Do you have a favorite photo of your own?
One of my favorites that I have shot is the photo of Zach Funk doing a back lipslide on this ledge in Pittsburgh that goes into a big hill bomb. We were trying to get this photo for a long time but there is always a car parked in front of the porch where you do the trick. He randomly hit me up one day because he saw a car wasn’t there earlier in the day so we went back later around sunset and the car still wasn’t there, so we got it real quick.
What’s the most interesting story behind one of your photos?
The day that I shot the photo of Tony Karr walking through the LA river was sort of a crazy day. We drove 45 minutes to go skate this one rail Jeff wanted to check out only to realize that the park it was in was under construction and they tore out the rail. We were about to head out of that area when someone saw this ditch spot in the LA river that looked really fun. It was this bank to manny pad that also had a cool wallride that looked pretty fun so we pulled over to check it out. Tony was really stoked on it so once he got warmed up he was just going for it. He was trying to do this line ending in a wallride but there were a handful of times that he didn’t land it and his board went down into the river. He kept going down so hard but every time would get up, run down to grab his board, get back to the top and try again. The first couple of times it went down there it avoided the water, but just as it started to get dark it went down and ended up going right into a fat puddle. At that point he was pretty over it, as was everyone else, and focused his board. It wasn’t the most ideal day, but it was fun just kicking it at that spot with everyone watching Tony go at this thing all crazy.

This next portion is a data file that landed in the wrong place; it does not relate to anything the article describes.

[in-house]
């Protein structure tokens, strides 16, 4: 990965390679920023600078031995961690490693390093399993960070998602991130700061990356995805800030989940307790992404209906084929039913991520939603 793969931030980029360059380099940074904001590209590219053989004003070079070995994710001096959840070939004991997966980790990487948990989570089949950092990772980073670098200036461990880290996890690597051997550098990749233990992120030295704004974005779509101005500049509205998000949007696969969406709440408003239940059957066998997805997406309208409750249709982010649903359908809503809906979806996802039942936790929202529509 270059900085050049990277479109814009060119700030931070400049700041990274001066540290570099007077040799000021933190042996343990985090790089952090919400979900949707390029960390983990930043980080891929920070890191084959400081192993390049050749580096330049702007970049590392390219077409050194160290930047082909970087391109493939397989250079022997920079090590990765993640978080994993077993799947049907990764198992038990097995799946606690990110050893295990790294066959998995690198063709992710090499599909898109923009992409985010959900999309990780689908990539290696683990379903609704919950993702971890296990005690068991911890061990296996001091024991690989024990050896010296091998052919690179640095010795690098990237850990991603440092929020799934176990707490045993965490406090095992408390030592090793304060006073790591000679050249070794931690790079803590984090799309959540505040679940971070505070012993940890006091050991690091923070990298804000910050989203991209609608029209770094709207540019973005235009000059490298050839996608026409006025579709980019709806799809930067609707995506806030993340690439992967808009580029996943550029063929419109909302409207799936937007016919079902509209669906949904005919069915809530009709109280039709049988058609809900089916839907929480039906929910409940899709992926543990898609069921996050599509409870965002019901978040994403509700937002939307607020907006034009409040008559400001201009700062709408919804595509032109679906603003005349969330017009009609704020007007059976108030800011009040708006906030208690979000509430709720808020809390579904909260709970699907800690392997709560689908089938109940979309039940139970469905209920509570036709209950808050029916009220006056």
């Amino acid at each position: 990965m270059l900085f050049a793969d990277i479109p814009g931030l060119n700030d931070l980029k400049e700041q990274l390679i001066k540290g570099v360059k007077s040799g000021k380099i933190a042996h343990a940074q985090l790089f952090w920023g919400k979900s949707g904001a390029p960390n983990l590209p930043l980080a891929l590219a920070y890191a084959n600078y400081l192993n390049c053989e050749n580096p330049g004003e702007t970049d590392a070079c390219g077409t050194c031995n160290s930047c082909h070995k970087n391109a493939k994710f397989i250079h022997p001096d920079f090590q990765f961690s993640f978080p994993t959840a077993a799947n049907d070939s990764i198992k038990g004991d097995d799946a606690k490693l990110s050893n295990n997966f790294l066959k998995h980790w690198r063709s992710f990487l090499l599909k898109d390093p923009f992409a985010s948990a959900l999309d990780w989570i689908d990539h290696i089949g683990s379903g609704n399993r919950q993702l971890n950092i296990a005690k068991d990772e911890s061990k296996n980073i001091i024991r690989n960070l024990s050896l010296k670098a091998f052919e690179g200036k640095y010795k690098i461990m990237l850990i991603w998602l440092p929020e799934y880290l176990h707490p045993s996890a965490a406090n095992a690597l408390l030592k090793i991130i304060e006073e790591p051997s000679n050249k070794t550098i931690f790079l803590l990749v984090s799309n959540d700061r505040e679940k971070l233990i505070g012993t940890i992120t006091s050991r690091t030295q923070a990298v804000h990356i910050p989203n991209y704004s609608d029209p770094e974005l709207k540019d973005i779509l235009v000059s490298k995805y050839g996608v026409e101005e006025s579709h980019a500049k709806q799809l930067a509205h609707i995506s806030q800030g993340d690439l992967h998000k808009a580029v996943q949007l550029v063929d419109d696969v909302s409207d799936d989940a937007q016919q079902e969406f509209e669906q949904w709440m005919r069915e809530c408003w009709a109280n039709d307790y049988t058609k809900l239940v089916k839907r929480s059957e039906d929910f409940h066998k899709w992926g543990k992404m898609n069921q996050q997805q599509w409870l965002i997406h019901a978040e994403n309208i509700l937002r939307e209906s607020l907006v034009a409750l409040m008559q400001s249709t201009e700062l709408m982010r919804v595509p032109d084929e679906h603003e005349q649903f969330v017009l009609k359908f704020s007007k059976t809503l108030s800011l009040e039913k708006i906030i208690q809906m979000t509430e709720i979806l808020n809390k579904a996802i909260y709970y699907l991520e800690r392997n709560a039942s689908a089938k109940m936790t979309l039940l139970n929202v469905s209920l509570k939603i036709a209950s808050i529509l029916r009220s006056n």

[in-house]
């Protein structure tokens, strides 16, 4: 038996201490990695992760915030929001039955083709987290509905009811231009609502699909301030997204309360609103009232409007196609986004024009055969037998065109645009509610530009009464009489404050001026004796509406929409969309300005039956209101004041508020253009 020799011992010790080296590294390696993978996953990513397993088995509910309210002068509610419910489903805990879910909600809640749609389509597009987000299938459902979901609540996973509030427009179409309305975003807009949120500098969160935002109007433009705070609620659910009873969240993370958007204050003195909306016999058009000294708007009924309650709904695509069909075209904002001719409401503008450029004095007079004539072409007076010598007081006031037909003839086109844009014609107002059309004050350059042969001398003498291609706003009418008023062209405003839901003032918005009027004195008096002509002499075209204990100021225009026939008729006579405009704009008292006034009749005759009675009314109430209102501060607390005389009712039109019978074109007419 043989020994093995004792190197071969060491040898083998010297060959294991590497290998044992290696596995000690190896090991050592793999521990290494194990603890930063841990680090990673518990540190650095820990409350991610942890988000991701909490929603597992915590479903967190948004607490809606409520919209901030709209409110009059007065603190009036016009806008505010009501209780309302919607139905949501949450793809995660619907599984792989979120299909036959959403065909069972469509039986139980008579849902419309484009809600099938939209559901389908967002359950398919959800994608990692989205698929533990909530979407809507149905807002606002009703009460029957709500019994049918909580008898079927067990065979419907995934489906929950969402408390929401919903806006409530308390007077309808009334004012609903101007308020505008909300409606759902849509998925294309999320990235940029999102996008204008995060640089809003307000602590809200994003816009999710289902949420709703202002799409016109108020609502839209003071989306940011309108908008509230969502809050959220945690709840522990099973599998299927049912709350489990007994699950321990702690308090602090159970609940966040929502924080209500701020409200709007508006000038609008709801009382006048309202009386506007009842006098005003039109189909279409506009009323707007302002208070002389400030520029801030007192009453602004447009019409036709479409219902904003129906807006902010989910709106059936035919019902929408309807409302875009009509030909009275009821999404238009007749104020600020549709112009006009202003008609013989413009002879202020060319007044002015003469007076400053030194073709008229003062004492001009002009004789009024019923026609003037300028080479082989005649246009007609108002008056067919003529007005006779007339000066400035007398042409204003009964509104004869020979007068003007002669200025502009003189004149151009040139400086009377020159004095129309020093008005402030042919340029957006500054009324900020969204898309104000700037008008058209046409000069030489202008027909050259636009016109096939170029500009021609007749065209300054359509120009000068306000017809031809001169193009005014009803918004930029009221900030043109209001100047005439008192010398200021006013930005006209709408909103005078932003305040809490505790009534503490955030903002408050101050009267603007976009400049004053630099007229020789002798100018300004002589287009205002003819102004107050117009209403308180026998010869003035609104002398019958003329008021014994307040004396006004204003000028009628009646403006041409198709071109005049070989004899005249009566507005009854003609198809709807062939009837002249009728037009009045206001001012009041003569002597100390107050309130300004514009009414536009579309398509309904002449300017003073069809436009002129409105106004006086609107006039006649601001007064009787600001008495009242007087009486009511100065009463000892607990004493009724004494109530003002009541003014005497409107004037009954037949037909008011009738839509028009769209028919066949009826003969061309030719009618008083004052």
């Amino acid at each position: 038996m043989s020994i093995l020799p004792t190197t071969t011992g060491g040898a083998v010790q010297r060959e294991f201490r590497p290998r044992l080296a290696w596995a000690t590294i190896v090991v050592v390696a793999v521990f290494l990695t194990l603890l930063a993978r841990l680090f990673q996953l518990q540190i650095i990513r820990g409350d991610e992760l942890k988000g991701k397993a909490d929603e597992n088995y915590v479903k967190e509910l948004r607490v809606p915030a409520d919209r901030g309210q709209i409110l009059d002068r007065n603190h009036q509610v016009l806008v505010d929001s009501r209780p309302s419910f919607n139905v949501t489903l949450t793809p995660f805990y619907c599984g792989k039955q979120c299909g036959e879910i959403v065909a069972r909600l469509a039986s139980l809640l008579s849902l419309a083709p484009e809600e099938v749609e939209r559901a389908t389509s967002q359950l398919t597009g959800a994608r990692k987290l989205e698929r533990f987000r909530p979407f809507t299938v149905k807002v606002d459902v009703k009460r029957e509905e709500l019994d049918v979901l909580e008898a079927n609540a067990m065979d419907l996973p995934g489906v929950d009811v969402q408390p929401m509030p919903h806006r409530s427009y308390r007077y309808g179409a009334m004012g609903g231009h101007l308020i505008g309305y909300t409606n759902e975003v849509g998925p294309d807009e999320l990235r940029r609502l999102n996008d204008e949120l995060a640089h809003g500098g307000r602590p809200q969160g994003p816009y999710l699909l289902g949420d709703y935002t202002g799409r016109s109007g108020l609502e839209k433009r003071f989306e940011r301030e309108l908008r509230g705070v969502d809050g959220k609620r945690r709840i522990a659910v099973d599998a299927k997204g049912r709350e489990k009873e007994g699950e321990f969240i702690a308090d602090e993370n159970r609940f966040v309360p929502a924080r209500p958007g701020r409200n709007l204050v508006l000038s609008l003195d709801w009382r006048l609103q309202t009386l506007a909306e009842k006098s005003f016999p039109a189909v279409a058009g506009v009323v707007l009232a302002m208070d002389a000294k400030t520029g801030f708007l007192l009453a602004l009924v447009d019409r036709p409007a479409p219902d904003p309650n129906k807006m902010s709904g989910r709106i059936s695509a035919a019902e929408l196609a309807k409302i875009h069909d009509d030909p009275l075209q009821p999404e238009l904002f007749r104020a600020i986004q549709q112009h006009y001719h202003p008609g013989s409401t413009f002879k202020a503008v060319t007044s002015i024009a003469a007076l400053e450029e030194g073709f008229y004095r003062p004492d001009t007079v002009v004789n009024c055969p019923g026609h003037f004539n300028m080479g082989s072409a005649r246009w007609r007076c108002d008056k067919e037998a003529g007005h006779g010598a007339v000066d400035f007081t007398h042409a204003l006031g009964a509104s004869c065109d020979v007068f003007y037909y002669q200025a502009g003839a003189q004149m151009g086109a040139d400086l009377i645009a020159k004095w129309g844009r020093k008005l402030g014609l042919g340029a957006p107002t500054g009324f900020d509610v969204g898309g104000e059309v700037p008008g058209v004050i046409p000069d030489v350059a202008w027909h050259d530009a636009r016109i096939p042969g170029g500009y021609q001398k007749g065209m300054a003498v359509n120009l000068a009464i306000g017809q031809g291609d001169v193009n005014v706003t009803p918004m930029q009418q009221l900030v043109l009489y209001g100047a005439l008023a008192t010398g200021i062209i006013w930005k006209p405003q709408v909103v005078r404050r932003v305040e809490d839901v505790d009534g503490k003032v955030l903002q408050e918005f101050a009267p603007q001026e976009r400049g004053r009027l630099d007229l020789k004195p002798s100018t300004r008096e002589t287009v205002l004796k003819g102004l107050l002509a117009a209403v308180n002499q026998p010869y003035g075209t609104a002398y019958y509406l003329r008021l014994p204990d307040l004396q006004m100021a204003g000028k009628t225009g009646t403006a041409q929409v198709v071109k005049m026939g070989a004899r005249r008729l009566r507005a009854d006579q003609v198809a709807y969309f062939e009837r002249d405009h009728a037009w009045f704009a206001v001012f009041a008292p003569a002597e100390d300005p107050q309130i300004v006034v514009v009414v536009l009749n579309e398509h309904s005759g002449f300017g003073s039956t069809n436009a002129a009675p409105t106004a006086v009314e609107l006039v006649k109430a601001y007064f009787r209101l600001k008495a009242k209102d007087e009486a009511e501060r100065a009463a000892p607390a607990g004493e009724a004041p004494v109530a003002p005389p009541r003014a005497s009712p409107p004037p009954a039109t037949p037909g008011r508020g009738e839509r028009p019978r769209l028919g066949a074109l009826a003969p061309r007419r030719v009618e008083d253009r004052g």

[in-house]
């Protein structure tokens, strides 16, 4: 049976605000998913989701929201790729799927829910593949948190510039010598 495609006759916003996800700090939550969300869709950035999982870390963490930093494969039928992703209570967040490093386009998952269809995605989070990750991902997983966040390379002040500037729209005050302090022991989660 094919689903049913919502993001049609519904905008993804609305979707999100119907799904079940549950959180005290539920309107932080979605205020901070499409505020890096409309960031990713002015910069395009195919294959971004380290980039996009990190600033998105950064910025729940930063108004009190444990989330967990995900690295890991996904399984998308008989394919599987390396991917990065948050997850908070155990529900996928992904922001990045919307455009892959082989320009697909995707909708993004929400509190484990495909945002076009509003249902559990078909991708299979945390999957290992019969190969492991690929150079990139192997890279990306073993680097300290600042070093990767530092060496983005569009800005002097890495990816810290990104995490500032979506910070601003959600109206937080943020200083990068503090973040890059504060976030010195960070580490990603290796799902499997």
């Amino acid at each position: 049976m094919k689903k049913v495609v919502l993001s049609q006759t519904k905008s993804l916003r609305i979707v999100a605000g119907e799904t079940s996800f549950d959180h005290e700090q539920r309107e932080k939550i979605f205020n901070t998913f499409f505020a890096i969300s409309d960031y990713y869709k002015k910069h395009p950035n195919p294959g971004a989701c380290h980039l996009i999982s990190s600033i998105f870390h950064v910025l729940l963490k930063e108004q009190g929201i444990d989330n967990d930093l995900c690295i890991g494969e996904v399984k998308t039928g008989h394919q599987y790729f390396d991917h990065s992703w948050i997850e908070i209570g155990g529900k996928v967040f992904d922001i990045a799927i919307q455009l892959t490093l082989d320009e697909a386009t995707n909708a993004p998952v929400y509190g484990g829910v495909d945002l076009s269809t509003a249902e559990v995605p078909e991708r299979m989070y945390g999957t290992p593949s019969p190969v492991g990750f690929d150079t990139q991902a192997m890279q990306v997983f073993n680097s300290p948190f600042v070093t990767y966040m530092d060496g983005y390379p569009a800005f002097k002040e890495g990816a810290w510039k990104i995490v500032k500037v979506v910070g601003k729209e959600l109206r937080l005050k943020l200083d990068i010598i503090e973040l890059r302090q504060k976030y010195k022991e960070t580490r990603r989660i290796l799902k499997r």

What advice would you give to up and coming skate photogs?
That’s a tough one because I feel like I’m still an up and comer, but my best advice I could give would just be keep shooting. You never know where shooting photos will take you. It’s brought me to a bunch of places I never thought I would go and I have a blast doing it. Oh, and also, respect the people that you are shooting. I’ve seen some photographers pull dumb moves on their friends and burn bridges, so I would just say stay true to your friends and have fun with it.
Do you prefer digital or film?
I prefer film more than digital. When I was living in Pennsylvania and going to school I worked in my school’s darkroom for a year and loved it. I was able to be around it so often and would get paid to develop my film and print my photos. Currently I don’t have a job and am living off of whatever money I can get from shooting photos so I don’t have the funds to process as much film as I used to. I still shoot a bunch of 35mm but I don’t get it developed as often as I would like to.
What’s in your camera bag?
Yashica Electro 35 G
Nikkor 35mm f/1.8
Nikkor 24-85mm f/3.5
Nikkor 10.5mm f/2.8 fish
1x Nikon SB900 speedlight
1x Vivitar 285hv flash
1x Alien Bee B800 & Vagabond Mini
3xPocket Wizard Plus ii
1xPocket Wizard Plus X
Skatetool, shoelace, wax, spare socks, rechargeable batteries, rocket blower, sync cords, etc.